Low viciousness and high drama
- 26 July 2011
- From the section US & Canada
For innocent Americans snuggling down to watch Two and a Half Men, it might have been a bit of a shock to find their viewing interrupted by one and a half speeches.
All the networks carried 15 minutes from US President Barack Obama and something much shorter by US Speaker John Boehner.
Sometimes presidents must aim for a voice of calm, reassurance in a terrible world. This was not President Obama's purpose on this occasion.
He wanted to make the sofa dwellers' flesh creep. Some of them might have just been watching America's Got Talent. He warned them it would not if some Republicans got their way. He said if the USA defaulted on its debt next week, the cost of their car loans, mortgages and credit card bills would shoot up.
Ever since the Republicans took control of the House last year, it has been clear that it would end in a blame game. The president is singling out, not John Boehner, but some within the Republican party who will not compromise.
Curiously Mr Obama devoted the beginning of his speech to arguing that a plan that contained deep cuts without tax rises was unfair.
It is odd because the Democrats' own plan has jettisoned tax cuts, in an effort to appeal to some Republicans. It suggests either the president does not really think much of the plan or he is keen on stirring a bit of ideological warfare of his own.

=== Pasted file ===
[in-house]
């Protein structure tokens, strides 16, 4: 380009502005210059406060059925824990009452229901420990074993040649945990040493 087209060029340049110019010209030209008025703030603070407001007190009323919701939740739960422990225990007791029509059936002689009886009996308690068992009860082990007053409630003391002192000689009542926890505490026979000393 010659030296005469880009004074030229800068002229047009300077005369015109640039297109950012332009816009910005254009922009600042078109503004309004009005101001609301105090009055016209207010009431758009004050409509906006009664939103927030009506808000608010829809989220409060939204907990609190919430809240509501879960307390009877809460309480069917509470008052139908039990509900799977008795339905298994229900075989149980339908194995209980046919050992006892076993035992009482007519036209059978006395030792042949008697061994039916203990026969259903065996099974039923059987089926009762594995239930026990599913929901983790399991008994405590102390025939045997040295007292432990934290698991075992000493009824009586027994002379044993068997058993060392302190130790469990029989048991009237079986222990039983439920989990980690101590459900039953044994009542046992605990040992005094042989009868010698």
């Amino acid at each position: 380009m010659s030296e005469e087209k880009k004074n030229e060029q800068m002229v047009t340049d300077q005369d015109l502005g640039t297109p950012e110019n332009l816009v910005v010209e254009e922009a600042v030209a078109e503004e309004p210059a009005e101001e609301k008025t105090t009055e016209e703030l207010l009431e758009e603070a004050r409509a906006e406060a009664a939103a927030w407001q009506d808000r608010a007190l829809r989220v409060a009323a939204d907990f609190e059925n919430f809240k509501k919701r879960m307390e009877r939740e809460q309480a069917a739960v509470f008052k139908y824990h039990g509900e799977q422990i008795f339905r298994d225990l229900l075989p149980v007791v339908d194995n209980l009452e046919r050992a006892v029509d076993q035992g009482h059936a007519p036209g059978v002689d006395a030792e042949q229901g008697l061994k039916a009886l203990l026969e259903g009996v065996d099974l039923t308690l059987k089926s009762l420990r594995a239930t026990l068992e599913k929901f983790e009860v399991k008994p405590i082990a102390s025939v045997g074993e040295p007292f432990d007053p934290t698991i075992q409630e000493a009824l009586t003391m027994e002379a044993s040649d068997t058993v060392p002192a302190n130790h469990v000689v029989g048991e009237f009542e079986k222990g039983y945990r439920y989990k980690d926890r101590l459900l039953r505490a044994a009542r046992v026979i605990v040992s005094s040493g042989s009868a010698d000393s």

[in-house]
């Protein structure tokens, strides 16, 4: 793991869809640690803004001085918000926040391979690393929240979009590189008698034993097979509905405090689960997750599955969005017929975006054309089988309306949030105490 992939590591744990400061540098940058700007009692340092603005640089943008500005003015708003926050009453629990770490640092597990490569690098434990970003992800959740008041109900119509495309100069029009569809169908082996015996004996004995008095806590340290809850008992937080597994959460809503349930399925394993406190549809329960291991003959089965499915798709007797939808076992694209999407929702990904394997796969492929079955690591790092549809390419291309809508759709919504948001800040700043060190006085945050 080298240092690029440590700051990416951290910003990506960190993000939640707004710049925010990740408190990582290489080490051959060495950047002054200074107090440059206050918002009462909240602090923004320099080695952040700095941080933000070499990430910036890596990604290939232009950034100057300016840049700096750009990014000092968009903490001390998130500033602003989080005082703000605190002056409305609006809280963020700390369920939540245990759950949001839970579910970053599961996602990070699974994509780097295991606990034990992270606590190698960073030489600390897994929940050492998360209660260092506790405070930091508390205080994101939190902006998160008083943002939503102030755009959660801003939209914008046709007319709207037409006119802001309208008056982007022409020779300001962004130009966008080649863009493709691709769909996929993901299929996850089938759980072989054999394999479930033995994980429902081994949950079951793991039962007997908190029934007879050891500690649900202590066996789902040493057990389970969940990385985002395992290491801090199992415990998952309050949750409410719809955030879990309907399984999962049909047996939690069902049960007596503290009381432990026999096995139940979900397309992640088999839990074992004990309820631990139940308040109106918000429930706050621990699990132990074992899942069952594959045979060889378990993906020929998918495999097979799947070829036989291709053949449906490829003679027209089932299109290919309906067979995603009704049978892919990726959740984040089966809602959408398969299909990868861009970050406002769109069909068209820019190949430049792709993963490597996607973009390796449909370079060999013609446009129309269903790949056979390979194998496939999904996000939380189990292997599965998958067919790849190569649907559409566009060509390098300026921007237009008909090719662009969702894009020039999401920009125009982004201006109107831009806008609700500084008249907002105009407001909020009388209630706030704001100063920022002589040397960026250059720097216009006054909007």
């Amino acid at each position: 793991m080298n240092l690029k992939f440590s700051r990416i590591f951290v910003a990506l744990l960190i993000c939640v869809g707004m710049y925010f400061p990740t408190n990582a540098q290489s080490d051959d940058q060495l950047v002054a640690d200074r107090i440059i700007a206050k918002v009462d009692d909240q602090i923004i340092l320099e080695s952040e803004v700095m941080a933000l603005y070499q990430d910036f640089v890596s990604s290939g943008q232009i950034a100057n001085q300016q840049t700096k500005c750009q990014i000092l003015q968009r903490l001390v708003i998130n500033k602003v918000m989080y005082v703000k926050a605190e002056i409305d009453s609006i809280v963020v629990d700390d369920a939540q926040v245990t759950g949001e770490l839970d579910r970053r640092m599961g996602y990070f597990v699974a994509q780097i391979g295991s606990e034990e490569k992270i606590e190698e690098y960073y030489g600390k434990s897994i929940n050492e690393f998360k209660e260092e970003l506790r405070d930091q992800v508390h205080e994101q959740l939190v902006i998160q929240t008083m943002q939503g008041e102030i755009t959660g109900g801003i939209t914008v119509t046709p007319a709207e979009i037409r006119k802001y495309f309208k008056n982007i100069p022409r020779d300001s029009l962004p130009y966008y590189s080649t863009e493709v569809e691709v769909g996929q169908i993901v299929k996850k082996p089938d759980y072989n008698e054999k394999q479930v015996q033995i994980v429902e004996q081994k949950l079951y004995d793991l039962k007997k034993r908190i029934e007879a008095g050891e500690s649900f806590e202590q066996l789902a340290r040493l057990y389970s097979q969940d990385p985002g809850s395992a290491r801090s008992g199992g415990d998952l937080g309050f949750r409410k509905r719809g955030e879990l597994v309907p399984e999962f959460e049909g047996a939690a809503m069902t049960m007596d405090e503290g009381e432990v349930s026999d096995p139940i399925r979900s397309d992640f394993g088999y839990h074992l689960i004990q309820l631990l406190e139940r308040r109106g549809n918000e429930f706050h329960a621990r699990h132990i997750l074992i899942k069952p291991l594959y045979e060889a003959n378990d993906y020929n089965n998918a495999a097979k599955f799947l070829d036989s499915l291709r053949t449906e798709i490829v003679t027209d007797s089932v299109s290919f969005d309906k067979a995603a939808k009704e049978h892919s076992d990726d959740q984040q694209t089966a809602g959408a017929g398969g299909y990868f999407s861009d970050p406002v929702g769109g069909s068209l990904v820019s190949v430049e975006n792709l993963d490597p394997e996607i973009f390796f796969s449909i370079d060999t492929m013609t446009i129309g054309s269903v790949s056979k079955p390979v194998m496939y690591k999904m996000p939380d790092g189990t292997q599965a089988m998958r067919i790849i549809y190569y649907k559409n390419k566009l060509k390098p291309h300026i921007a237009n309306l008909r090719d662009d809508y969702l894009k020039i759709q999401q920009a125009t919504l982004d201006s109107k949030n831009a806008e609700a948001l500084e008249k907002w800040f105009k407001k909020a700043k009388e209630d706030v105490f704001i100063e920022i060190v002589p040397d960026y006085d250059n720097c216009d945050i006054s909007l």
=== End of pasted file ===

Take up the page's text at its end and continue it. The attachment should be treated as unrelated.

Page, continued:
He used the bully pulpit to some effect, and apparently Capitol Hill's website crashed when he urged people to contact their representative to call for compromise. But his position is not strong.
The Republicans have won a lot of the arguments. There is a shared agreement this is a problem that has to be dealt with.
Deep cuts are on everyone's agendas now. And tax cuts are off them. Really what remains is their determination not to give the president a blank cheque.
The method is to raise the debt limit for just six months. This sounds reasonable. It sounds less virtuous if you see it as an attempt to make sure this argument runs into election year, and indeed the campaign is prosecuted with a rerun of this row in the background.
Obama says if that happens, the economy will be in further danger and the American people will be collateral damage in partisan warfare.
Despite all the usual guff about the USA being "a grand experiment in compromise", this is now a rather nasty game of chicken, and no-one wants to look yellow to their own political base.
Those who missed some of their favourite shows might reflect it is better than any reality TV for low viciousness and high drama.